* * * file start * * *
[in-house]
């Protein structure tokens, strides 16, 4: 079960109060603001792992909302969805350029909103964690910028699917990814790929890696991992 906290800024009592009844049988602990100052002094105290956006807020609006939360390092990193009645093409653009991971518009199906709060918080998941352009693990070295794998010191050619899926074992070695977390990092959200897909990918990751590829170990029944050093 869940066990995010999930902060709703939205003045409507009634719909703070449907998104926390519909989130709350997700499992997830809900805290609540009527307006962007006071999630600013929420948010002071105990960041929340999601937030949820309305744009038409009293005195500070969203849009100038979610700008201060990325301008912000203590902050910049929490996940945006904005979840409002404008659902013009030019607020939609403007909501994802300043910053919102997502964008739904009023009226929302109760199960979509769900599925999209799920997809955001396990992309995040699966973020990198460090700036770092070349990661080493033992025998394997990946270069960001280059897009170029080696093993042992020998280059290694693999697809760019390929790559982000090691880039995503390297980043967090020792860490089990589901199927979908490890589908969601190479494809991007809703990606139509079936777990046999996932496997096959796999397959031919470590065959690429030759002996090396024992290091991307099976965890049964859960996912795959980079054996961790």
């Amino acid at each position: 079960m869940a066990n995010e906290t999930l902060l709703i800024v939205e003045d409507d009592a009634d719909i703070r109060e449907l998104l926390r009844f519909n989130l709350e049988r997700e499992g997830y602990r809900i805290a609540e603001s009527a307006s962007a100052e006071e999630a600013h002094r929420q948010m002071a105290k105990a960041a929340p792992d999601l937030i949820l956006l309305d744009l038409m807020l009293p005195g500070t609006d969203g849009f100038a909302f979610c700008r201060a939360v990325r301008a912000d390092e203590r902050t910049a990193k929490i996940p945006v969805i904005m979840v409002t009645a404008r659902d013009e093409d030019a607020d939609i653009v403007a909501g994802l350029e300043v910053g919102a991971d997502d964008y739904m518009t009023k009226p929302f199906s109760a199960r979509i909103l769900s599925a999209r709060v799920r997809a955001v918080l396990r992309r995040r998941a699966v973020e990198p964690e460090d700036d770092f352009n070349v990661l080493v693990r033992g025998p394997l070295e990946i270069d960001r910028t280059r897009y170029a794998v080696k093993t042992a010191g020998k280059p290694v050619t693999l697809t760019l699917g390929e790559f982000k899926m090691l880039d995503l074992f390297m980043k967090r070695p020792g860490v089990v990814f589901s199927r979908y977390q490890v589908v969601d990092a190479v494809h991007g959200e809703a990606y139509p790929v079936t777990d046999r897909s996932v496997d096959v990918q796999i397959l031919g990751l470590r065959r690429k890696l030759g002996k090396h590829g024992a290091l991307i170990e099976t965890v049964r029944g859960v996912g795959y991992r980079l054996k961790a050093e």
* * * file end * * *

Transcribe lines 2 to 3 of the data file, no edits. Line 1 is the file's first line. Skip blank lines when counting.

């Protein structure tokens, strides 16, 4: 079960109060603001792992909302969805350029909103964690910028699917990814790929890696991992 906290800024009592009844049988602990100052002094105290956006807020609006939360390092990193009645093409653009991971518009199906709060918080998941352009693990070295794998010191050619899926074992070695977390990092959200897909990918990751590829170990029944050093 869940066990995010999930902060709703939205003045409507009634719909703070449907998104926390519909989130709350997700499992997830809900805290609540009527307006962007006071999630600013929420948010002071105990960041929340999601937030949820309305744009038409009293005195500070969203849009100038979610700008201060990325301008912000203590902050910049929490996940945006904005979840409002404008659902013009030019607020939609403007909501994802300043910053919102997502964008739904009023009226929302109760199960979509769900599925999209799920997809955001396990992309995040699966973020990198460090700036770092070349990661080493033992025998394997990946270069960001280059897009170029080696093993042992020998280059290694693999697809760019390929790559982000090691880039995503390297980043967090020792860490089990589901199927979908490890589908969601190479494809991007809703990606139509079936777990046999996932496997096959796999397959031919470590065959690429030759002996090396024992290091991307099976965890049964859960996912795959980079054996961790």
């Amino acid at each position: 079960m869940a066990n995010e906290t999930l902060l709703i800024v939205e003045d409507d009592a009634d719909i703070r109060e449907l998104l926390r009844f519909n989130l709350e049988r997700e499992g997830y602990r809900i805290a609540e603001s009527a307006s962007a100052e006071e999630a600013h002094r929420q948010m002071a105290k105990a960041a929340p792992d999601l937030i949820l956006l309305d744009l038409m807020l009293p005195g500070t609006d969203g849009f100038a909302f979610c700008r201060a939360v990325r301008a912000d390092e203590r902050t910049a990193k929490i996940p945006v969805i904005m979840v409002t009645a404008r659902d013009e093409d030019a607020d939609i653009v403007a909501g994802l350029e300043v910053g919102a991971d997502d964008y739904m518009t009023k009226p929302f199906s109760a199960r979509i909103l769900s599925a999209r709060v799920r997809a955001v918080l396990r992309r995040r998941a699966v973020e990198p964690e460090d700036d770092f352009n070349v990661l080493v693990r033992g025998p394997l070295e990946i270069d960001r910028t280059r897009y170029a794998v080696k093993t042992a010191g020998k280059p290694v050619t693999l697809t760019l699917g390929e790559f982000k899926m090691l880039d995503l074992f390297m980043k967090r070695p020792g860490v089990v990814f589901s199927r979908y977390q490890v589908v969601d990092a190479v494809h991007g959200e809703a990606y139509p790929v079936t777990d046999r897909s996932v496997d096959v990918q796999i397959l031919g990751l470590r065959r690429k890696l030759g002996k090396h590829g024992a290091l991307i170990e099976t965890v049964r029944g859960v996912g795959y991992r980079l054996k961790a050093e």